Ed Jovanovski was the first overall selection by the Panthers in the 1994 draft and returned to them prior to the 2011-12 season.
Christopher Szagola-USA TODAY Sp/USA TODAY Sports
SUNRISE, Fla. — Out with the old and in with the new.
Just days after selecting 18-year-old defenseman Aaron Ekblad with the No. 1 pick in the NHL draft, the Florida Panthers have announced they will be parting ways with one of their all-time great blueliners: 38-year-old captain Ed Jovanovski.
With one year remaining on his four-year, $16.5 million contract, the Panthers have opted to use one of their two remaining compliance buyouts on Jovanovski, the team announced Monday. In accordance with the collective bargaining agreement, Jovanovski will be paid $1,333,333 in each of the next two seasons, however, his salary will not count toward the team’s cap.
With Jovanovski’s contract off the books, the team has $32,259,625 in cap space to spend when free agency opens at noon on July 1.
"We sincerely thank Ed for his seven years of service and dedication to the Florida Panthers and the South Florida community," Panthers general manager Dale Tallon said in a release. "He is a true professional in every sense and is well respected throughout the league for the way he handles himself both on and off the ice. This was not an easy decision and we wish him success and happiness in his future endeavors."
The No. 1 overall pick at the 1994 NHL draft, Jovanovski played four seasons in Florida before being traded to the Vancouver Canucks on Jan. 17, 1999, in a seven-player deal that brought future Hall of Famer Pavel Bure to Florida.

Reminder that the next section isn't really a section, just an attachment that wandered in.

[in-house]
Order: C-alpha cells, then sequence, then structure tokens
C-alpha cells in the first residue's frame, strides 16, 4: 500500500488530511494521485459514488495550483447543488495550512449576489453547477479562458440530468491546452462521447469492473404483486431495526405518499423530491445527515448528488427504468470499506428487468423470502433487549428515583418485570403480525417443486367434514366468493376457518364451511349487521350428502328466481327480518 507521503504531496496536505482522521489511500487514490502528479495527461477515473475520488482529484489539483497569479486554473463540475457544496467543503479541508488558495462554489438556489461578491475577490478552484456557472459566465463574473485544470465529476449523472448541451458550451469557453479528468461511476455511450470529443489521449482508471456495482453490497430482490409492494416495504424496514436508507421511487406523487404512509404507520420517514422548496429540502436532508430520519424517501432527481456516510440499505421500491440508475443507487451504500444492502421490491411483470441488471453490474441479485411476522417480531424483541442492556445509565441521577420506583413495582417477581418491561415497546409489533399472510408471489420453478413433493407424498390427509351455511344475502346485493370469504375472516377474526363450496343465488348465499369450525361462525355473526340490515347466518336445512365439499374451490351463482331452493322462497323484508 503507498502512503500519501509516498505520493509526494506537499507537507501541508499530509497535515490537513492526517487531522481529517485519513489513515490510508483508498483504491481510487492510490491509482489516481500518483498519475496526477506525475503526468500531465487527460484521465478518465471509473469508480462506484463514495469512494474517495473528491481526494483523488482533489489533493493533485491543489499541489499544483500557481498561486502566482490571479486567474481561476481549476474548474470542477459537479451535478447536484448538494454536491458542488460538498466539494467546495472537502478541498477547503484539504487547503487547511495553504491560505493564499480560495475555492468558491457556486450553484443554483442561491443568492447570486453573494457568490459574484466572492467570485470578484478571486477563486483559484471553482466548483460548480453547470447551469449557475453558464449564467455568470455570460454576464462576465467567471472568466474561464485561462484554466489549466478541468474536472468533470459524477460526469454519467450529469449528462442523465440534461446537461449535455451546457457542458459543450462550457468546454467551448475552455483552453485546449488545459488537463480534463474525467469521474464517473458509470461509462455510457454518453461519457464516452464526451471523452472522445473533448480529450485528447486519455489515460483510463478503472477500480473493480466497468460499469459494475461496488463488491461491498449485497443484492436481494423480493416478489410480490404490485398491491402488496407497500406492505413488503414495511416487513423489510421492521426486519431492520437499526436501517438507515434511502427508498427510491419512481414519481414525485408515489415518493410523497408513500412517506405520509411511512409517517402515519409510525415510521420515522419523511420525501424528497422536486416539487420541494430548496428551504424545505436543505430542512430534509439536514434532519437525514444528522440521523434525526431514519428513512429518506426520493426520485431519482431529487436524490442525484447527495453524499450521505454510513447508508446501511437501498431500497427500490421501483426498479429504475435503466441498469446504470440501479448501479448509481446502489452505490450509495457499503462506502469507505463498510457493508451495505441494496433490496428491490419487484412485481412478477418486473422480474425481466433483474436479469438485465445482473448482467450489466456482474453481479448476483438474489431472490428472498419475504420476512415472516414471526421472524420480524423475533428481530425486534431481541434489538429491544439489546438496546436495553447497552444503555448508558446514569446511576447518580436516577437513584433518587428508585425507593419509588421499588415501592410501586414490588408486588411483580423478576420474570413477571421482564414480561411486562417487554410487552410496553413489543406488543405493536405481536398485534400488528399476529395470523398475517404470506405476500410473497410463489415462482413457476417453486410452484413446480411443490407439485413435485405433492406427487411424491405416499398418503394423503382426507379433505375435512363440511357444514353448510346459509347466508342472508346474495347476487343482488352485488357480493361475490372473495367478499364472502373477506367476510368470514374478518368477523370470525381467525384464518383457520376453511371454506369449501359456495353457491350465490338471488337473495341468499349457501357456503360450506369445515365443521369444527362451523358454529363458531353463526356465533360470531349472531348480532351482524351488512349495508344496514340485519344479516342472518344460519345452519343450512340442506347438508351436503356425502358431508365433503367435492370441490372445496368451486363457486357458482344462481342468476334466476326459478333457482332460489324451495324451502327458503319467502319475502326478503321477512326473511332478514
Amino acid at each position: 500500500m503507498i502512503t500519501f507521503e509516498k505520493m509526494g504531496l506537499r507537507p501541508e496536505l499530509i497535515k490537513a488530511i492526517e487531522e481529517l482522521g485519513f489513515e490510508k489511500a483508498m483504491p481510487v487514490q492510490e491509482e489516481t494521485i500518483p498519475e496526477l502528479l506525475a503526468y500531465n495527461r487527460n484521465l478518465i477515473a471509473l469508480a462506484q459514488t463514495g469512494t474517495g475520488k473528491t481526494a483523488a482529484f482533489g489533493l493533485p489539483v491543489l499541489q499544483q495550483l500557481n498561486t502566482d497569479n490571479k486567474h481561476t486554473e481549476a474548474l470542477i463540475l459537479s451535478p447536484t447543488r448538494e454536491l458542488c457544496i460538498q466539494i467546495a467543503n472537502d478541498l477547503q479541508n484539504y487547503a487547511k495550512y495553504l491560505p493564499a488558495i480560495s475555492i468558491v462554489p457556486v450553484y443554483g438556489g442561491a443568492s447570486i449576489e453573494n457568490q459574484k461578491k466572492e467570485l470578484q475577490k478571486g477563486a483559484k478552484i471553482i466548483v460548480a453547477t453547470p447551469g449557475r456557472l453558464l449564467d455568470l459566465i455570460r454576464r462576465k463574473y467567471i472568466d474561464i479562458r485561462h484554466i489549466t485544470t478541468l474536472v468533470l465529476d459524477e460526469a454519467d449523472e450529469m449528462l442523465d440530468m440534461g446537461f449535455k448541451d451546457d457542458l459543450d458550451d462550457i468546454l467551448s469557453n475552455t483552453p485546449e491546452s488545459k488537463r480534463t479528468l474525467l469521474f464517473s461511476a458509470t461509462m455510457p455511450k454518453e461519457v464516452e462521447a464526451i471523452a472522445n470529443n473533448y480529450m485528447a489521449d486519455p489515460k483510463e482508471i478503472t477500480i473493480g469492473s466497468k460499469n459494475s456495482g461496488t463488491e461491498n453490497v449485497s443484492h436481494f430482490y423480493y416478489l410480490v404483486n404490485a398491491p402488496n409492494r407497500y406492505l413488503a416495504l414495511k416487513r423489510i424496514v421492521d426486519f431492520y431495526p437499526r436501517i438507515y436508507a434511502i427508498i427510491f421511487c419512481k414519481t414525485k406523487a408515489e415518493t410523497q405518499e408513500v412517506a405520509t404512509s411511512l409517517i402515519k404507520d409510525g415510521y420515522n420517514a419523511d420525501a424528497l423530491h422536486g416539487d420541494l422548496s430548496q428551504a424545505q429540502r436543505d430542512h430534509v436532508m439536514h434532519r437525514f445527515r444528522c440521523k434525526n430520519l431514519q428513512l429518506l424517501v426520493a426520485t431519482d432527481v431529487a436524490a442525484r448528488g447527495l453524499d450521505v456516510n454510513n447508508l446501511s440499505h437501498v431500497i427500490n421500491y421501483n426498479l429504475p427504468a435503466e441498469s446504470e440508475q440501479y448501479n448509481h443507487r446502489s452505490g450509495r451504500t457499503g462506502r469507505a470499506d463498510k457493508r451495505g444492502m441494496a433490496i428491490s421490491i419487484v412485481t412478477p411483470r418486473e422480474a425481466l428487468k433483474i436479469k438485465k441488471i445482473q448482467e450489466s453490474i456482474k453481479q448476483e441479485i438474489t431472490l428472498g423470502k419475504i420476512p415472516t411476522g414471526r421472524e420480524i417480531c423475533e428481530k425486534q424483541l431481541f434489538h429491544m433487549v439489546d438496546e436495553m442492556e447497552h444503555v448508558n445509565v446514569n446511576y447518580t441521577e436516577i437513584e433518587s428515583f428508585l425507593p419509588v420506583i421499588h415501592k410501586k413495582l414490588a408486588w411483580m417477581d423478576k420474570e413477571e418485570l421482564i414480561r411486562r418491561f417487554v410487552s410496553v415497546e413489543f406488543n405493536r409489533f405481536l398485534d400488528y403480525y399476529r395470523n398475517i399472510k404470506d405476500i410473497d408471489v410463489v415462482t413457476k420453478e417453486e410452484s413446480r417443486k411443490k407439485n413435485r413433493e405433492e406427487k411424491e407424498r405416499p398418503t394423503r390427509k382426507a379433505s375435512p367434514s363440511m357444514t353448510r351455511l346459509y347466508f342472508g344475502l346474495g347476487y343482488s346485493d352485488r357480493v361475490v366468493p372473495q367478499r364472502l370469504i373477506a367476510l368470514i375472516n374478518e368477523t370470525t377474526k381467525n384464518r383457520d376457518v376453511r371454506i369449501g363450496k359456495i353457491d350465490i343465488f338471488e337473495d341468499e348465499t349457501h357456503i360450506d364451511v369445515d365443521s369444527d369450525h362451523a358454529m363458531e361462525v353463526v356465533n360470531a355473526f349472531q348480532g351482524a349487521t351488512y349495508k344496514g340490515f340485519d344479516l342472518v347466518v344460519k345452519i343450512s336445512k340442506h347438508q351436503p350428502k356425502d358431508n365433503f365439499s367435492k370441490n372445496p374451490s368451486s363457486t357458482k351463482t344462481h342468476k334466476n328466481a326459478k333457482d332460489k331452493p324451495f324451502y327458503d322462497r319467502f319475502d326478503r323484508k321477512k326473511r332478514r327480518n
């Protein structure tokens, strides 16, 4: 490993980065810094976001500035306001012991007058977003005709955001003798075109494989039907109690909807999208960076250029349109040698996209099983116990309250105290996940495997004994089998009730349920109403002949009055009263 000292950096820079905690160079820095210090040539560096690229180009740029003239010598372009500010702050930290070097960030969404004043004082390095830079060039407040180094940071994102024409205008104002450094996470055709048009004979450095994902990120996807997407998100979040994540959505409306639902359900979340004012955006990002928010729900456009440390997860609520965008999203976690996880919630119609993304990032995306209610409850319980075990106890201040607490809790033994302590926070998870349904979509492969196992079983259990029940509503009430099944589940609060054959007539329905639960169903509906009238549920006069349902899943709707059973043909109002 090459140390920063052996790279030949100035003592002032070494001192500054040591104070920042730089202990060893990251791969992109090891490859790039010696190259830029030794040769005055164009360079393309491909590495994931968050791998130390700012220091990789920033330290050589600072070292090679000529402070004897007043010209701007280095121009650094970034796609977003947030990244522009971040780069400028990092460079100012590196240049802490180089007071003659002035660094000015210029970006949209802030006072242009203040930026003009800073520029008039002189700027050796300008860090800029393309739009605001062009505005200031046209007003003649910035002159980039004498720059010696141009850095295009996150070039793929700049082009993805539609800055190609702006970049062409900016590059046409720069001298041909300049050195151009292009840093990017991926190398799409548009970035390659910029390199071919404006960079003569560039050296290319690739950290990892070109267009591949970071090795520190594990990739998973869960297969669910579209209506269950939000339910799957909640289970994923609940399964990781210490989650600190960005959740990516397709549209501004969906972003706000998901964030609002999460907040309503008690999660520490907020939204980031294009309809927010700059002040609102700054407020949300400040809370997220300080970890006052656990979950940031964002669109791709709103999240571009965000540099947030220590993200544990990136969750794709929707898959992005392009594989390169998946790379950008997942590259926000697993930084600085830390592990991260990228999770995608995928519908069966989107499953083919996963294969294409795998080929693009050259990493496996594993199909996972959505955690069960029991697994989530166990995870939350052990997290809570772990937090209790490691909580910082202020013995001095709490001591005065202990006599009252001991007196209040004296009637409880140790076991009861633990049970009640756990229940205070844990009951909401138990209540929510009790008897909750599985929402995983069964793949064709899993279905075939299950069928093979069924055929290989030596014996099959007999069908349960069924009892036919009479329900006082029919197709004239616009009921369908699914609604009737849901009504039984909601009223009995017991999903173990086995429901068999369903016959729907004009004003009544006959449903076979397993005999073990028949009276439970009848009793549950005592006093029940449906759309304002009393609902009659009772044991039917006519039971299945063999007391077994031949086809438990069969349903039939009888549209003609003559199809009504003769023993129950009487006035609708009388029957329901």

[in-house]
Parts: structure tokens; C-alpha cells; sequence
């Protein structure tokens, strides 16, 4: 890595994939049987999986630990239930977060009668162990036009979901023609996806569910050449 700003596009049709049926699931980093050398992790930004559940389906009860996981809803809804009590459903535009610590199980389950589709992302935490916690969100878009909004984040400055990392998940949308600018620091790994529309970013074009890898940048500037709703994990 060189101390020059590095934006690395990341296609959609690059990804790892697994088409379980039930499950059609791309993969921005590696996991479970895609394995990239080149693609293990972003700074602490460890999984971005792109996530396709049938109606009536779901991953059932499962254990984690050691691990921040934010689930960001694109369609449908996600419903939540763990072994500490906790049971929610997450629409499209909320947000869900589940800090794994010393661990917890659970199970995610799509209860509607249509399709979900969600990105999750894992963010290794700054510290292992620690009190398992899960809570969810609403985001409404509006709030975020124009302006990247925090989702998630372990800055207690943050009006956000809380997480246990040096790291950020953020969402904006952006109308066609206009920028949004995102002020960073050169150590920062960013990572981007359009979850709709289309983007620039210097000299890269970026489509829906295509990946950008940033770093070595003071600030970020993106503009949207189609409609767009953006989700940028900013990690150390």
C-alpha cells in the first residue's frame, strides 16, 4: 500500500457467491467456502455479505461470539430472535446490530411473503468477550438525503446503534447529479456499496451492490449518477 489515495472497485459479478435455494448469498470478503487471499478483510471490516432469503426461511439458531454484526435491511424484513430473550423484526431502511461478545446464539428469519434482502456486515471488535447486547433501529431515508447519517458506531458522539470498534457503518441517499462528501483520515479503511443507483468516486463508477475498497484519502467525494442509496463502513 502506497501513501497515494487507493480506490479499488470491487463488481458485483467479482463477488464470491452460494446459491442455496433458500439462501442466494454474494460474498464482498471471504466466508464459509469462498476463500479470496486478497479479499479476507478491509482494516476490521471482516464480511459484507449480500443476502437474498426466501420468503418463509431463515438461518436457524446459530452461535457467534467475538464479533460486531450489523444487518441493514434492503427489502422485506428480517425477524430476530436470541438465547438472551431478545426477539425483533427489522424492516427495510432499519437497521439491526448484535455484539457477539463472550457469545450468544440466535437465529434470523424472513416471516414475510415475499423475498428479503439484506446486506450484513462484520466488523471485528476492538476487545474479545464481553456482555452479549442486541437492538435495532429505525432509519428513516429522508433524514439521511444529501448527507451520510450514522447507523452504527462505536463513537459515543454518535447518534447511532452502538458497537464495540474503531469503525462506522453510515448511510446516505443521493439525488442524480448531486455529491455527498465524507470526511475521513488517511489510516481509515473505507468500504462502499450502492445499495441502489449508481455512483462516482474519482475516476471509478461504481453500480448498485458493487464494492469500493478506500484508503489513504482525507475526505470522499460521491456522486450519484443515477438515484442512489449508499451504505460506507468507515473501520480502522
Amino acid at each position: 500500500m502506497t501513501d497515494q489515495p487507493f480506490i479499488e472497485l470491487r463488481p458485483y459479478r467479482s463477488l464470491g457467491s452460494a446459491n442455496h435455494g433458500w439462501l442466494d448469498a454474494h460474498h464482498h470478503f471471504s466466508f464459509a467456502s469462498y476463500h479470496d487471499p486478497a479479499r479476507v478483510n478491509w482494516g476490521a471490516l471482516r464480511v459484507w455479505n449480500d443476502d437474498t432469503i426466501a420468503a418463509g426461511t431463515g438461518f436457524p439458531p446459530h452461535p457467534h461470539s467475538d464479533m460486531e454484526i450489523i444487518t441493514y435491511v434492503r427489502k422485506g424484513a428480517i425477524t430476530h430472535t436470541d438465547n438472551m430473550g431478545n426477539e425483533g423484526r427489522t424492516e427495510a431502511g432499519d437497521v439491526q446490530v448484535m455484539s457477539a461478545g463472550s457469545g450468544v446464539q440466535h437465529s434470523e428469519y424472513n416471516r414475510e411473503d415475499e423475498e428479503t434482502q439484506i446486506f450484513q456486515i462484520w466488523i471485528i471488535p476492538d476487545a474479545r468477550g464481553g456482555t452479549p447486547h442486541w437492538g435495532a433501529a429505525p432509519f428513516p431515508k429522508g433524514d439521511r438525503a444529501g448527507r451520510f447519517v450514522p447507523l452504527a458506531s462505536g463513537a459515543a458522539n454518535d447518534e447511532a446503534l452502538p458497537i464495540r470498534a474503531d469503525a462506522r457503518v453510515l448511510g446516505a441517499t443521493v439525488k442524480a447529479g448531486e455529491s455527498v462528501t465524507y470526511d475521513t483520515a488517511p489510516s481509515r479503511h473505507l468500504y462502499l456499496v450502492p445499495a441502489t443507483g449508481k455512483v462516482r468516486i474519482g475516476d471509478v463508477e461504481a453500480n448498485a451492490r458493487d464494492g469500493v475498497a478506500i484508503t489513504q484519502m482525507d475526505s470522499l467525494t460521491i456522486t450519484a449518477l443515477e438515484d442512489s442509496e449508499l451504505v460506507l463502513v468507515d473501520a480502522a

Prior to being traded, Jovanovski earned 83 points in 253 games for the upstart Panthers and was an integral part of the team’s miracle run to the Stanley Cup Final in 1996. Given his gritty, in-your-face style of play, South Florida fans affectionately dubbed him "JovoCop," a moniker that has stuck throughout his career.
On July 1, 2011, Jovanovski, then a free agent, signed a four-year deal to return to the Panthers.
In the three seasons following his return, Jovanovski was unable to find sustained success as a series of injuries kept him off of the ice for the majority of his time in Sunrise. In his second stint with the Panthers, he compiled four goals and 15 assists in 109 games. Often lauded for his outstanding leadership both on and off the ice, he was named team captain on Jan. 18, 2013 — the seventh captain in franchise history.
Limited to just six games during the 2012-13 season, an ailing Jovanovski chose to undergo hip resurfacing surgery in hopes of returning to form. After eight months of rehabilitation, he returned to the ice, but was unable to reach the high level of play that he was accustomed to. In the 37 games after his return, he tallied just one goal and four assists as his ice time dwindled.
Jovanovski is believed to be the only athlete in the four North American professional sports leagues to return to play after undergoing hip resurfacing surgery. For this reason, the South Florida chapter of the PHWA nominated him for this year’s Bill Masterton Memorial Trophy, awarded each season to the player who best exemplifies the qualities of perseverance, sportsmanship and dedication to hockey.
Five times an NHL All-Star, Jovanovski compiled 500 points in 1128 games split between Florida, Vancouver and Phoenix.
Though there is a chance another team may sign him this offseason, it is possible that, at 38 years old and coming off a major surgery, Jovanovski may have played his last game in the NHL.